Eastern Asian emissions of anthropogenic halocarbons deduced from aircraft concentration data
Palmer, Paul I.
Blake, Donald R.
Sachse, Glen W.
Fuelberg, Henry E.
Kiley, Christopher M.
MetadataShow full item record
CitationPalmer, Paul I., Daniel J. Jacob, Loretta J. Mickley, Donald R. Blake, Glen W. Sachse, Henry E. Fuelberg, and Christopher M. Kiley. 2003. “Eastern Asian Emissions of Anthropogenic Halocarbons Deduced from Aircraft Concentration Data.” Journal of Geophysical Research: Atmospheres 108 (D24) (December 17): n/a–n/a. doi:10.1029/2003jd003591.
AbstractThe Montreal Protocol restricts production of ozone-depleting halocarbons worldwide. Enforcement of the protocol has relied mainly on annual government statistics of production and consumption of these compounds (bottom-up approach). We show here that aircraft observations of halocarbon:CO enhancement ratios on regional to continental scales can be used to infer halocarbon emissions, providing independent verification of the bottom-up approach. We apply this top-down approach to aircraft observations of Asian outflow from the TRACE-P mission over the western Pacific (March–April 2001) and derive emissions from eastern Asia (China, Japan, and Korea). We derive an eastern Asian carbon tetrachloride (CCl4) source of 21.5 Gg yr−1, several-fold larger than previous estimates and amounting to ≃30% of the global budget for this gas. Our emission estimate for CFC-11 from eastern Asia is 50% higher than inventories derived from manufacturing records. Our emission estimates for methyl chloroform (CH3CCl3) and CFC-12 are in agreement with existing inventories. For halon 1211 we find only a strong local source originating from the Shanghai area. Our emission estimates for the above gases result in a ≃40% increase in the ozone depletion potential (ODP) of Asian emissions relative to previous estimates, corresponding to a ≃10% global increase in ODP.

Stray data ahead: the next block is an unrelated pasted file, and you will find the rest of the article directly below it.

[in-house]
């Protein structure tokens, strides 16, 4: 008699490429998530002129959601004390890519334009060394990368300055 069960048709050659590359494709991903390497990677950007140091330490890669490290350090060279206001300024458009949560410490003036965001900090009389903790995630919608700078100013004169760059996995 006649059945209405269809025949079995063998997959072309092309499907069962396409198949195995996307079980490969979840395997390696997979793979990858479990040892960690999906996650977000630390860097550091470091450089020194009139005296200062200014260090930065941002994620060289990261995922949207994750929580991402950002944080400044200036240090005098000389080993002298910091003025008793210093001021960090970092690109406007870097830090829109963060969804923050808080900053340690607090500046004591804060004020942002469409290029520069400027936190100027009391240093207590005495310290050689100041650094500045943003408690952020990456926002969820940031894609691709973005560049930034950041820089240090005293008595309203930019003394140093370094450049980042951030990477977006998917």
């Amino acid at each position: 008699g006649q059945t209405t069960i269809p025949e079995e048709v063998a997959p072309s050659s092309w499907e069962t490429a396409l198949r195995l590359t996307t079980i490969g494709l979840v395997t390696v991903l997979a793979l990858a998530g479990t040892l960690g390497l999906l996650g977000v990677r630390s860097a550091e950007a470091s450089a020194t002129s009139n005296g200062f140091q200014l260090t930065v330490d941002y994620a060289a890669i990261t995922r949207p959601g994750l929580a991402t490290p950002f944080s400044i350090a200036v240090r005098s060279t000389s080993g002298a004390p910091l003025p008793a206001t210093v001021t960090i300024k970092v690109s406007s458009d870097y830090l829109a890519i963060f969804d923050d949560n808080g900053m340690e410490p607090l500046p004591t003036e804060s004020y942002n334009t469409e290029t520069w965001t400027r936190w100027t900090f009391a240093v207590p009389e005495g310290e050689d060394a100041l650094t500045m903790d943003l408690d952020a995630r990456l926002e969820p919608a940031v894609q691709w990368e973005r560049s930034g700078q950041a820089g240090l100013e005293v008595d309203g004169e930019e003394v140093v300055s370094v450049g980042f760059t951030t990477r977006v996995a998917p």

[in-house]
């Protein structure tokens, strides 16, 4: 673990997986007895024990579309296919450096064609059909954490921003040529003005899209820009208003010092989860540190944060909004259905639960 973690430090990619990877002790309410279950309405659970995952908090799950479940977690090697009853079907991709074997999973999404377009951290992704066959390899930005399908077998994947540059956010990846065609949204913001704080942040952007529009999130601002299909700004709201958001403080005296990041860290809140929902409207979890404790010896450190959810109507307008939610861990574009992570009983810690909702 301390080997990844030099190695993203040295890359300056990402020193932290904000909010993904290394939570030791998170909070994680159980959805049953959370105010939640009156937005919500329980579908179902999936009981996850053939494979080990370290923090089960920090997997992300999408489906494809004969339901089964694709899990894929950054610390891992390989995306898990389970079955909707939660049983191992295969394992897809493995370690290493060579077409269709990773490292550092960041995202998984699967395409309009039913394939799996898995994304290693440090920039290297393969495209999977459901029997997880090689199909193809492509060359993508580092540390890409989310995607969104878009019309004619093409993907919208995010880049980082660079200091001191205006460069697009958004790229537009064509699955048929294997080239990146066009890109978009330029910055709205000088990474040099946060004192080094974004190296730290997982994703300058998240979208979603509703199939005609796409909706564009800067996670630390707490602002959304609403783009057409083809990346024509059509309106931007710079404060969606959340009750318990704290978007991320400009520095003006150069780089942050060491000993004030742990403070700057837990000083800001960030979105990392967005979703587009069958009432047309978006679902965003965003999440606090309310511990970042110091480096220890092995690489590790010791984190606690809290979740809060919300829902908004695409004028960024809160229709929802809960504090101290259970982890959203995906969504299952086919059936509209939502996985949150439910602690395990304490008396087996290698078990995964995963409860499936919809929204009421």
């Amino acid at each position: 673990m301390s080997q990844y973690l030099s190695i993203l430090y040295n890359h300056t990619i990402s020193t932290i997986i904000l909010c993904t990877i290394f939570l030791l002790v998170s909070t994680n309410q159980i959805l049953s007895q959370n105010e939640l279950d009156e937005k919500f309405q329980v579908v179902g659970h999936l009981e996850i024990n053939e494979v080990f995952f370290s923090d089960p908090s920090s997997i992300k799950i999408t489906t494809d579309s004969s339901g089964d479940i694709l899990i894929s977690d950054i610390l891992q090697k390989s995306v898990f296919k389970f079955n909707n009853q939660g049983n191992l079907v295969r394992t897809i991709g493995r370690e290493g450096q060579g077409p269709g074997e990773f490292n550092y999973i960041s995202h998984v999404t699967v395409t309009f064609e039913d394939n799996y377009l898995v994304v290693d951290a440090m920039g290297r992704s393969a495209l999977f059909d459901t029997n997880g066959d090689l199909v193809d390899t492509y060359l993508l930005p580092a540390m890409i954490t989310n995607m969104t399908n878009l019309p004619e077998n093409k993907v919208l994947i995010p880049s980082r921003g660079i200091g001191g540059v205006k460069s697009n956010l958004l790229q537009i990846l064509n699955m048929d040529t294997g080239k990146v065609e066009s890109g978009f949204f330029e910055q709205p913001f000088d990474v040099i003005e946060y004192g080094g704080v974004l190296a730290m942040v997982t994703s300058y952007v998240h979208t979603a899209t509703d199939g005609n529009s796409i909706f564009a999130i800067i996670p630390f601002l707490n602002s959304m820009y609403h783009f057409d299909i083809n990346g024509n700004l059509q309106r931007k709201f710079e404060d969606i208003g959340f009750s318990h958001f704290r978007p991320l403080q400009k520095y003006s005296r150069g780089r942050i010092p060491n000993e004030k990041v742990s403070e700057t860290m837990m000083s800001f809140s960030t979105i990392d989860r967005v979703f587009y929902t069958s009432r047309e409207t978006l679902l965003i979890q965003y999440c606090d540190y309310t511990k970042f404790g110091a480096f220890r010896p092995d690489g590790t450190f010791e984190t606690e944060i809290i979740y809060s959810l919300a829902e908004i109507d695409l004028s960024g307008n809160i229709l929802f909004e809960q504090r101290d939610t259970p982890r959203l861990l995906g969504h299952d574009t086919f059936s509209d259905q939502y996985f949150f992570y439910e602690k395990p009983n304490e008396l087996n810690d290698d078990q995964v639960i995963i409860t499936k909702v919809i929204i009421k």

Citable link to this pagehttp://nrs.harvard.edu/urn-3:HUL.InstRepos:14118823
- FAS Scholarly Articles